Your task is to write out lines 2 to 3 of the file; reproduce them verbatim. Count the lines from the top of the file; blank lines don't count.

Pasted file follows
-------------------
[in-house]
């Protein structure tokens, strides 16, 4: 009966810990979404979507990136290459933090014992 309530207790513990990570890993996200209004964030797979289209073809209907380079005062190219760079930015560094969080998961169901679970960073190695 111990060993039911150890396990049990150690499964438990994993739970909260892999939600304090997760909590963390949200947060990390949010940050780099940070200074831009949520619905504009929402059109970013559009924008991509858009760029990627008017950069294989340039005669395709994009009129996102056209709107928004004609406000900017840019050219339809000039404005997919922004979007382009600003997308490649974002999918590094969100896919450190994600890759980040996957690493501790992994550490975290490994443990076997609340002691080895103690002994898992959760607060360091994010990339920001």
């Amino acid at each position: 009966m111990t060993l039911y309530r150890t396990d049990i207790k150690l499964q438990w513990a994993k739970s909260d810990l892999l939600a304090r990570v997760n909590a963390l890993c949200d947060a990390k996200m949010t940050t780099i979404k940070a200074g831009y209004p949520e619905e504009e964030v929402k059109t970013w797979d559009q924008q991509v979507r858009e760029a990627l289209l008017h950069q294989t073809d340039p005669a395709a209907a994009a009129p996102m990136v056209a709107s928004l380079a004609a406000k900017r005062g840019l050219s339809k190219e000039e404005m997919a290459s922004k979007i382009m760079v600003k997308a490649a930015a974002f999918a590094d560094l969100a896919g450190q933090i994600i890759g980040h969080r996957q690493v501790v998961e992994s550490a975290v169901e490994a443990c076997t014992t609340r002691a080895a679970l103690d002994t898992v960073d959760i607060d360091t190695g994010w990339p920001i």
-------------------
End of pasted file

């Protein structure tokens, strides 16, 4: 009966810990979404979507990136290459933090014992 309530207790513990990570890993996200209004964030797979289209073809209907380079005062190219760079930015560094969080998961169901679970960073190695 111990060993039911150890396990049990150690499964438990994993739970909260892999939600304090997760909590963390949200947060990390949010940050780099940070200074831009949520619905504009929402059109970013559009924008991509858009760029990627008017950069294989340039005669395709994009009129996102056209709107928004004609406000900017840019050219339809000039404005997919922004979007382009600003997308490649974002999918590094969100896919450190994600890759980040996957690493501790992994550490975290490994443990076997609340002691080895103690002994898992959760607060360091994010990339920001």
């Amino acid at each position: 009966m111990t060993l039911y309530r150890t396990d049990i207790k150690l499964q438990w513990a994993k739970s909260d810990l892999l939600a304090r990570v997760n909590a963390l890993c949200d947060a990390k996200m949010t940050t780099i979404k940070a200074g831009y209004p949520e619905e504009e964030v929402k059109t970013w797979d559009q924008q991509v979507r858009e760029a990627l289209l008017h950069q294989t073809d340039p005669a395709a209907a994009a009129p996102m990136v056209a709107s928004l380079a004609a406000k900017r005062g840019l050219s339809k190219e000039e404005m997919a290459s922004k979007i382009m760079v600003k997308a490649a930015a974002f999918a590094d560094l969100a896919g450190q933090i994600i890759g980040h969080r996957q690493v501790v998961e992994s550490a975290v169901e490994a443990c076997t014992t609340r002691a080895a679970l103690d002994t898992v960073d959760i607060d360091t190695g994010w990339p920001i």